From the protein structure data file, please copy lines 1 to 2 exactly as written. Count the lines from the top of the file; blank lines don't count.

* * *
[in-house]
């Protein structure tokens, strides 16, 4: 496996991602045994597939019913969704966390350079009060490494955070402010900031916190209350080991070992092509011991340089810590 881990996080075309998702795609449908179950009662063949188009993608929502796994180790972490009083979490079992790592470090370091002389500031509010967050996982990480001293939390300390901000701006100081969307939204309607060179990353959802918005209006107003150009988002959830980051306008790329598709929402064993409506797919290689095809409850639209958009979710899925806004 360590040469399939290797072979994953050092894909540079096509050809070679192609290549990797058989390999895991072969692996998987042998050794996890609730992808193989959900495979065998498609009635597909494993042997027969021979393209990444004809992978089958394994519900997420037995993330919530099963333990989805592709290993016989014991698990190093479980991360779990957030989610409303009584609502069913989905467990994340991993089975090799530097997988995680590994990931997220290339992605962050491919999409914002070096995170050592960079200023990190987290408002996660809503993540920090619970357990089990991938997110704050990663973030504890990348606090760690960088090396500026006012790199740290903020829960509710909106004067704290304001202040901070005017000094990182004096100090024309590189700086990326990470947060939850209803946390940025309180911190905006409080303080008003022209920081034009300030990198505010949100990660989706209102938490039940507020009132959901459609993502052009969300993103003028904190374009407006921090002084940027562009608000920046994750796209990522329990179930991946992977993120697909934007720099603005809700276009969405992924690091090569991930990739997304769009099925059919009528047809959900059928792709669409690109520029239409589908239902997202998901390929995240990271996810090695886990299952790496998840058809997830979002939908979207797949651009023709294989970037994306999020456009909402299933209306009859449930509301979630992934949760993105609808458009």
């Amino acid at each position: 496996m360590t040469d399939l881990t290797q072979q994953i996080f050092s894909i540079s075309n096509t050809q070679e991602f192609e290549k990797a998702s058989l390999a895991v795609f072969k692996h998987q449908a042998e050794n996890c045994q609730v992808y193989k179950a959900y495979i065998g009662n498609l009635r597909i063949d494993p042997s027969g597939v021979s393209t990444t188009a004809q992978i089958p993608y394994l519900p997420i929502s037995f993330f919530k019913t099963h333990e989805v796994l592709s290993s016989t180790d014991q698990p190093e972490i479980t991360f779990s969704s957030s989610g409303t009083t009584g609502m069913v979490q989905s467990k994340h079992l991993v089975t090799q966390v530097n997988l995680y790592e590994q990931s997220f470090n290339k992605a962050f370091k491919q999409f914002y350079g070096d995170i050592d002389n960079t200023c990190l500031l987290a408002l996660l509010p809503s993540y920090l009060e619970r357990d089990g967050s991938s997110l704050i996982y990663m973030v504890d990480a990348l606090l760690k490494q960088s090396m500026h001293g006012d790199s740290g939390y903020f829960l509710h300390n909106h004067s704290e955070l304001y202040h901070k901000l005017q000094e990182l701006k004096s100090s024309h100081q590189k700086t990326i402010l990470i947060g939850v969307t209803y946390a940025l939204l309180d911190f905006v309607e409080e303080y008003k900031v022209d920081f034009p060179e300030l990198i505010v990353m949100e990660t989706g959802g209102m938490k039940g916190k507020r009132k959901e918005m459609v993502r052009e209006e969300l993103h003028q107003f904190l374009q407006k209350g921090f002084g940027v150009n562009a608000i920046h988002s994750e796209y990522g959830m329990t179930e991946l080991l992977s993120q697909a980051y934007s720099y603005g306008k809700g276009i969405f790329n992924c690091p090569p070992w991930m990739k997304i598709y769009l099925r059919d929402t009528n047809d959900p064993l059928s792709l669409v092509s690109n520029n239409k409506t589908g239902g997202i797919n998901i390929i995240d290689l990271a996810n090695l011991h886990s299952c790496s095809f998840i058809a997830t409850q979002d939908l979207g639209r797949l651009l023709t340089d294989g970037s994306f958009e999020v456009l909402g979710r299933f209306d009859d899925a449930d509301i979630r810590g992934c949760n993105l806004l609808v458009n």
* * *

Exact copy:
[in-house]
């Protein structure tokens, strides 16, 4: 496996991602045994597939019913969704966390350079009060490494955070402010900031916190209350080991070992092509011991340089810590 881990996080075309998702795609449908179950009662063949188009993608929502796994180790972490009083979490079992790592470090370091002389500031509010967050996982990480001293939390300390901000701006100081969307939204309607060179990353959802918005209006107003150009988002959830980051306008790329598709929402064993409506797919290689095809409850639209958009979710899925806004 360590040469399939290797072979994953050092894909540079096509050809070679192609290549990797058989390999895991072969692996998987042998050794996890609730992808193989959900495979065998498609009635597909494993042997027969021979393209990444004809992978089958394994519900997420037995993330919530099963333990989805592709290993016989014991698990190093479980991360779990957030989610409303009584609502069913989905467990994340991993089975090799530097997988995680590994990931997220290339992605962050491919999409914002070096995170050592960079200023990190987290408002996660809503993540920090619970357990089990991938997110704050990663973030504890990348606090760690960088090396500026006012790199740290903020829960509710909106004067704290304001202040901070005017000094990182004096100090024309590189700086990326990470947060939850209803946390940025309180911190905006409080303080008003022209920081034009300030990198505010949100990660989706209102938490039940507020009132959901459609993502052009969300993103003028904190374009407006921090002084940027562009608000920046994750796209990522329990179930991946992977993120697909934007720099603005809700276009969405992924690091090569991930990739997304769009099925059919009528047809959900059928792709669409690109520029239409589908239902997202998901390929995240990271996810090695886990299952790496998840058809997830979002939908979207797949651009023709294989970037994306999020456009909402299933209306009859449930509301979630992934949760993105609808458009």